Stephen L. Green was honored with the President’s Cup, US Squash’s highest annual award following the 2023 U.S. Women’s and S.L. Green U.S. Men’s Championship finals Friday, April 28, at the Arlen Specter US Squash Center in Philadelphia.
Green presented the newly crowned national champion Andrew Douglas with the iconic S.L. Green trophy, and was introduced by close friend Richard Chin.
“For the last four decades, Steve Green has played an enormous role in squash excellence in the U.S. His vision, and long-term support, has been critical to accelerating the development of our high-performance program,” said Kevin Klipstein, the president and CEO of US Squash. “The through line of Steve’s impact goes beyond excellence too, evidenced by his longstanding immense direct support the StreetSquash program in Harlem. Athletes from the StreetSquash program competed as the first all-Black team representing the Thurgood Marshall School at the High School Nationals this season, another enduring milestone in the broad reach of Steve’s involvement in the development of the sport.”
Stephen Lawrence Green, now eighty-five, grew up Brooklyn and Long Island. He attended Perkiomen School and then Hartwick College, class of 1959; at both he was a top tennis player. After finishing at Boston College Law School, Green moved to New York City.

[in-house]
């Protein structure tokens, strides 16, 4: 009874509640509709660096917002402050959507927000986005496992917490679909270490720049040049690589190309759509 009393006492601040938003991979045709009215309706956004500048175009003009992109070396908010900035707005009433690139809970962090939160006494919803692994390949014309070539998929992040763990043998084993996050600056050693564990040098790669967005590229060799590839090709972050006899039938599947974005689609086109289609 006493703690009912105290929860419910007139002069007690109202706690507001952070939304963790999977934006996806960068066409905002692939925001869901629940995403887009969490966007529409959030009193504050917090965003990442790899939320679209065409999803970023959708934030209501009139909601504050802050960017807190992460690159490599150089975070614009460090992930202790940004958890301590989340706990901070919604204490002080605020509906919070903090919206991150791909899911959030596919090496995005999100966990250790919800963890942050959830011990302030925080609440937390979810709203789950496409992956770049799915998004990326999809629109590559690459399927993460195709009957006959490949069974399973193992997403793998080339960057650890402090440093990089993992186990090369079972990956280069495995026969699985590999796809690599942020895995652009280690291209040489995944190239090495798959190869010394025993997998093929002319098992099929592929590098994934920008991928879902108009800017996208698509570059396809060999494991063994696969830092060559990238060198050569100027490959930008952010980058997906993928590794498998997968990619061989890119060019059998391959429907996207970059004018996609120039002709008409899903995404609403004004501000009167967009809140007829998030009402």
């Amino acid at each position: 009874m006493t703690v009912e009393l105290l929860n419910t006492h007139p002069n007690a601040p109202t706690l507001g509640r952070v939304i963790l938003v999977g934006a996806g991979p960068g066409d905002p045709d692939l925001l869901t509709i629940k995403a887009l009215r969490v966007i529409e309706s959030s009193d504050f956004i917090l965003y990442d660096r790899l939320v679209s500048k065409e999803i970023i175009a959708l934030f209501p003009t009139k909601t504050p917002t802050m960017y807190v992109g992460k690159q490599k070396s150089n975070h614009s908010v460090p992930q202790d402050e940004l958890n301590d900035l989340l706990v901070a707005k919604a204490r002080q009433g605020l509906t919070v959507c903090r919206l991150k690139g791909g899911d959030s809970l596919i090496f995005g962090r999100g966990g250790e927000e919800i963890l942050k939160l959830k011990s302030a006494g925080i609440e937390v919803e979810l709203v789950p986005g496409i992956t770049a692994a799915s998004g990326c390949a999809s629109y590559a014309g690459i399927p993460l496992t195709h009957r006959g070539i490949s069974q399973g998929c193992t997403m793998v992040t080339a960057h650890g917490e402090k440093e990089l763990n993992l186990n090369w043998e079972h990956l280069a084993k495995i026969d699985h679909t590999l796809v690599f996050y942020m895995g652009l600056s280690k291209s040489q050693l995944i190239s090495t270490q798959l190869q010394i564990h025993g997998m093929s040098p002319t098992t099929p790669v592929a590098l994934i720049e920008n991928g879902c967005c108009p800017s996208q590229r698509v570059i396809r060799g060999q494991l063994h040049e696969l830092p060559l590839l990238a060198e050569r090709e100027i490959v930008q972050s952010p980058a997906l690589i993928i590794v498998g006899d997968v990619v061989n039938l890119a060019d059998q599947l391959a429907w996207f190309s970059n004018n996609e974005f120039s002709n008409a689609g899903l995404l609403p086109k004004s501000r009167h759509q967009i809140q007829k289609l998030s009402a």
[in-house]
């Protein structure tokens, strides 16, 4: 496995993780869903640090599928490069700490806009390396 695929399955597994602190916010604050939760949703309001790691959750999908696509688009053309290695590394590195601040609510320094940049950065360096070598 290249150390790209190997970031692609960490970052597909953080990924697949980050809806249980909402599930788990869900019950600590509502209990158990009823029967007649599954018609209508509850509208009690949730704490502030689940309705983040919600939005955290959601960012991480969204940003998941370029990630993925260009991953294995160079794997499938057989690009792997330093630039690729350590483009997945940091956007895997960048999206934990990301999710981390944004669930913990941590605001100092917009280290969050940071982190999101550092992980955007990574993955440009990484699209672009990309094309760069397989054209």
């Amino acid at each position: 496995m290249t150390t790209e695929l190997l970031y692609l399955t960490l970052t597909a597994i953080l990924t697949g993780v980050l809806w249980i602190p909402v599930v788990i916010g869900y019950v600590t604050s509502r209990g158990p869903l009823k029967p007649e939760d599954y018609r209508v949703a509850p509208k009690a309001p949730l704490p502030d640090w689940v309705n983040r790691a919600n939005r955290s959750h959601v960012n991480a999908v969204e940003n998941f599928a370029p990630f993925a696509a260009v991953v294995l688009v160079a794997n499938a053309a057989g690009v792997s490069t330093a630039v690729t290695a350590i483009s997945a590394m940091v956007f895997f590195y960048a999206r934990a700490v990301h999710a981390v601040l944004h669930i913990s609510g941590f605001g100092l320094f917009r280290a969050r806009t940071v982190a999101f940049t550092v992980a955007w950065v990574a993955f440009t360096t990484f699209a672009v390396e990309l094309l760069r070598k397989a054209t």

In the 1970s, wanting to play a racquet sport and learning that tennis courts were hard to find in Manhattan, Green joined Uptown Racquet Club at 86th and Lexington to play squash. A strong singles player, Green eventually was ranked in the top five in his age group. He fell in love with softball, the international type of ball that was slower than the North American hardball, and he played on Uptown’s two softball courts (the first built in the U.S.). Green started entering softball tournaments, including the National Singles and the nationwide Grand Prix series, as well as events overseas like the British Open Masters and the Maccabiah Games (he won a bronze medal in the 1985 Games). In 1988 he built a squash court on the roof of a twelve-story building at 70 West 36th Street, in Manhattan’s Garment District. That court, one of the first private softball courts in the country, became a legendary spot for pros to train and give lessons.
“I met Steve in 1981 at Uptown when we were both doing solo work on adjacent courts,” said Richard Chin, the head professional at the Harvard Club of New York. “Steve was passionate about squash. He was very competitive on the courts: he had a real zeal for the game. He asked me to join his B league team, even though was I just a kid, twelve or thirteen years old. He took me under his wing, becoming a father figure, a real mentor. Steve Green is exactly why I love squash so much: these memorable times I’ve had with memorable friends.”
In 1990 Green committed to donating the prize money annually to the men’s draw of the softball National Singles and with his encouragement, US Squash closed the draw to U.S. citizens. Both moves were revolutionary and Green’s support for the prize purse has continued to this day. Founded in 1907, the National Singles had always been an amateur-only event. Closing the event to U.S. citizens meant that the U.S. could, for the first time, finally determine who was the best American player (more than a dozen times previously someone from overseas had captured the national title).
Thus, the S.L. Green was created. The first was held in Cincinnati in 1990 and won by one of the greatest players in U.S. history, Mark Talbott, who having turned pro at a young age had never been eligible to play in the National Singles.